(b Milan, 26 Apr. 1538; d Milan, 13 Feb. 1600).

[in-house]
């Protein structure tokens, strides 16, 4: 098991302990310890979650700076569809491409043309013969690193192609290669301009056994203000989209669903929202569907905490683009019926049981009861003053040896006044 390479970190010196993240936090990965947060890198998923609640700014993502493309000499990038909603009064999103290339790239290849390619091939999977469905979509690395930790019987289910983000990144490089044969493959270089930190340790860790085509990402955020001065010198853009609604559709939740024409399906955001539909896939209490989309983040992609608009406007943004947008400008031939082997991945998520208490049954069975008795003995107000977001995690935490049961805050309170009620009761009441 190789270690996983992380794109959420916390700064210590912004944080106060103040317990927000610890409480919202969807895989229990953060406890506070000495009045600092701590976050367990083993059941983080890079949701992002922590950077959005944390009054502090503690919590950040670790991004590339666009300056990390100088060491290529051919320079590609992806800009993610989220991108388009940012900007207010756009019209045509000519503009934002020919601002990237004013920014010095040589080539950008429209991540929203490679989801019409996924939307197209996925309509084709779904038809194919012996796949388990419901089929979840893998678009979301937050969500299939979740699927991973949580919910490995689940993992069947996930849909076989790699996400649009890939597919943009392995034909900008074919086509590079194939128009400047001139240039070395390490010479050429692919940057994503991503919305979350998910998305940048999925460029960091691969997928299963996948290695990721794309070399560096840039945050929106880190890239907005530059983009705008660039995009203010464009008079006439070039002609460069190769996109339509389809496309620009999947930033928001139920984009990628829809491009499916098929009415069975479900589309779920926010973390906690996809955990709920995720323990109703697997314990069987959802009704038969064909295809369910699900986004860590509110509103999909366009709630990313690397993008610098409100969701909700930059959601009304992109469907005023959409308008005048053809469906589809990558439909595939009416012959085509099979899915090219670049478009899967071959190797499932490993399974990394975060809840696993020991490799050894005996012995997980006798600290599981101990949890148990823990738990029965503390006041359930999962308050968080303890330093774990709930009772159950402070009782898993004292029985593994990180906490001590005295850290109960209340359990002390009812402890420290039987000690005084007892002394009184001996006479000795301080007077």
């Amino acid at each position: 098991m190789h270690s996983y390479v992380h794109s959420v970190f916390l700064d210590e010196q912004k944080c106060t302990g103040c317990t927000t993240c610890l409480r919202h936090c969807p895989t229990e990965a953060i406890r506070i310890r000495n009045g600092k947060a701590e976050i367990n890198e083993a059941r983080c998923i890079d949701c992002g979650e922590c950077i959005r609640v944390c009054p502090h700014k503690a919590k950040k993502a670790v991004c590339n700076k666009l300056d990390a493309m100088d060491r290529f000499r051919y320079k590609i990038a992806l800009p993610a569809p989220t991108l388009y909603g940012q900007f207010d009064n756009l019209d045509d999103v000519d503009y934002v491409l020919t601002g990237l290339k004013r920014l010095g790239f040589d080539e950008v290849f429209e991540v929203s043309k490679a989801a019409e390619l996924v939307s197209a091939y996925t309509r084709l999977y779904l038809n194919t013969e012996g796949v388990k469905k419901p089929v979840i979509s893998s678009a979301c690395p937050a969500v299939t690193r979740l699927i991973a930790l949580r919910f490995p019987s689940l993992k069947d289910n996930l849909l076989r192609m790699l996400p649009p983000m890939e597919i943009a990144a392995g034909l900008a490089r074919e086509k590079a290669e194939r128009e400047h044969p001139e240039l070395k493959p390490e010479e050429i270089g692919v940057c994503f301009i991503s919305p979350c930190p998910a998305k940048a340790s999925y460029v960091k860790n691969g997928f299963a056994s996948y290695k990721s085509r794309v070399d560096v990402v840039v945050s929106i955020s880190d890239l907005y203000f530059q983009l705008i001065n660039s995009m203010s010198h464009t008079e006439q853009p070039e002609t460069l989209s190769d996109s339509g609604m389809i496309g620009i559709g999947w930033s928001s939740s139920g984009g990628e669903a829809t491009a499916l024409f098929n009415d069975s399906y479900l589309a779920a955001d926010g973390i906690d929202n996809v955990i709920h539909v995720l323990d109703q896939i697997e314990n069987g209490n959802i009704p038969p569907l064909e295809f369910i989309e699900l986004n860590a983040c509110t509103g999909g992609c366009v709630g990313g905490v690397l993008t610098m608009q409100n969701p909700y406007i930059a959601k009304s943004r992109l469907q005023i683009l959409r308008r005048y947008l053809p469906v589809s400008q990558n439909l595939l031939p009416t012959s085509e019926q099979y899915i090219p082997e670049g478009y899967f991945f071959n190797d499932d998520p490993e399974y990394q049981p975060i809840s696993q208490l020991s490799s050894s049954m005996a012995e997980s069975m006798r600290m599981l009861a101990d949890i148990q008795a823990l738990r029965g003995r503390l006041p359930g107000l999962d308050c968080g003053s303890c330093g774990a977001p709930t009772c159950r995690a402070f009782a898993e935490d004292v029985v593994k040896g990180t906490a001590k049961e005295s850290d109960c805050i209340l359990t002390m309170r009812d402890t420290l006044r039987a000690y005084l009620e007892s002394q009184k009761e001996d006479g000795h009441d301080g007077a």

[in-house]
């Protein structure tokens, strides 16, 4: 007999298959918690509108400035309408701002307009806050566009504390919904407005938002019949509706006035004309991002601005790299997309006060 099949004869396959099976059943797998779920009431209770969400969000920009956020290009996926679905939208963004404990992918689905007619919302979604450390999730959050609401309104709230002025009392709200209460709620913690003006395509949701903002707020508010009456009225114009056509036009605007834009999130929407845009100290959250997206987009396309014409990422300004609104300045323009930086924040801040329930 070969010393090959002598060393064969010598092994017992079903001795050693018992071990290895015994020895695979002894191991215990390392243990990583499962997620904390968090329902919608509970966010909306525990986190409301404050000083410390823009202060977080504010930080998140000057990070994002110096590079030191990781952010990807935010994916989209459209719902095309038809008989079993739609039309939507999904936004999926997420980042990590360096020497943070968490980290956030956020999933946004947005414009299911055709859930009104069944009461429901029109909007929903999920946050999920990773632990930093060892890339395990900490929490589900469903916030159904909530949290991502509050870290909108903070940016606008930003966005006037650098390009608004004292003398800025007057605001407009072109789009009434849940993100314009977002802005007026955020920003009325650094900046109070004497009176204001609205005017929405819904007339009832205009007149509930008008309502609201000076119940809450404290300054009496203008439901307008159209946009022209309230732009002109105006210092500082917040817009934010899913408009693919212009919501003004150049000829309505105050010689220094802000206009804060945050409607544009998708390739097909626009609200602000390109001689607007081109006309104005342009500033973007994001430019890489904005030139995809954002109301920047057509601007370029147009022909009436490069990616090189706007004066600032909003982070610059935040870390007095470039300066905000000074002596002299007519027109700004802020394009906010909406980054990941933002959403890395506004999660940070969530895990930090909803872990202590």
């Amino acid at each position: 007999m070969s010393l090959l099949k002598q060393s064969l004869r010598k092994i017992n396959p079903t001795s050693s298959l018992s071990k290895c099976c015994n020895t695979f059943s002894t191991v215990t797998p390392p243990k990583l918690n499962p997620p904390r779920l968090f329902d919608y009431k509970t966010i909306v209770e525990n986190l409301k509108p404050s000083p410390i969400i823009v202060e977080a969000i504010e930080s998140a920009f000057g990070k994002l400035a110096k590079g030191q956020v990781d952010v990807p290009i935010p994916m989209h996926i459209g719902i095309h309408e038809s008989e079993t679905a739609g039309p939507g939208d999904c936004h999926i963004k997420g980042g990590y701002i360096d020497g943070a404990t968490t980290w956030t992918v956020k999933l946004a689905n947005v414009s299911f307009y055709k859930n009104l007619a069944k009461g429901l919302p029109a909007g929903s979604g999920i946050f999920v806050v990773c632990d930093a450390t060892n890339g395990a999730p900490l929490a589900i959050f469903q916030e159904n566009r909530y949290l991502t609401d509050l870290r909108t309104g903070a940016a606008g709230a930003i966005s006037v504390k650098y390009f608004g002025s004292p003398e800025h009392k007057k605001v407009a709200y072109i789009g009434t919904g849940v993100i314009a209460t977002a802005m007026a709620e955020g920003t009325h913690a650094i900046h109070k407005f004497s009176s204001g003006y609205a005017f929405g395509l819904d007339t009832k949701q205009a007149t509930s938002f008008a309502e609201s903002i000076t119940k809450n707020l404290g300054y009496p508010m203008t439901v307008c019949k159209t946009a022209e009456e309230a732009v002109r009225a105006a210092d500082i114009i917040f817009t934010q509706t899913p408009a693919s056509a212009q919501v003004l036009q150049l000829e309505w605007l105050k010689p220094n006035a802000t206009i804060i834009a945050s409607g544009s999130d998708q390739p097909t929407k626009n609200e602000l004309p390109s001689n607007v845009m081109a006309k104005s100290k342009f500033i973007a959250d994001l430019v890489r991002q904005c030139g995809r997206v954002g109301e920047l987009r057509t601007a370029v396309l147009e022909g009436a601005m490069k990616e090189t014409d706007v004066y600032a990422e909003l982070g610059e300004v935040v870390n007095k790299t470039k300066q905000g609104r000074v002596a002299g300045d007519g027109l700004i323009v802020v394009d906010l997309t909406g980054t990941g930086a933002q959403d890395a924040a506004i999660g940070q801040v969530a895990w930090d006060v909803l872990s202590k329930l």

Milanese painter and writer. At the age of 33 he went blind and thereafter devoted himself to writing, publishing two treatises on art: Trattato dell'arte de la pittura, scoltura, et architettura (1584) and Idea del tempio della pittura (1590). The Trattato is the largest and most comprehensive treatise on art published in the 16th century and has been described as ‘the Bible of Mannerism’. It is divided into seven books, whose themes are Proportion, Motion, Colour, Light, Perspective, Practice, and History, the last containing a guide to Christian and classical iconography. Throughout the book runs the assumption that the arts can be taught by detailed precepts. It was widely influential and an English translation by the Oxford physician Richard Haydocke was published in 1598, entitled A Tracte Containing the Artes of Curious Paintinge, Carvinge & Buildinge. The translation adds details of English artists such as Hilliard not mentioned in the original. Lomazzo's second treatise is a shorter and more abstract work; he also wrote poetry and treatises on other subjects. An example of his rare surviving paintings is a self-portrait (1568) in the Brera, Milan.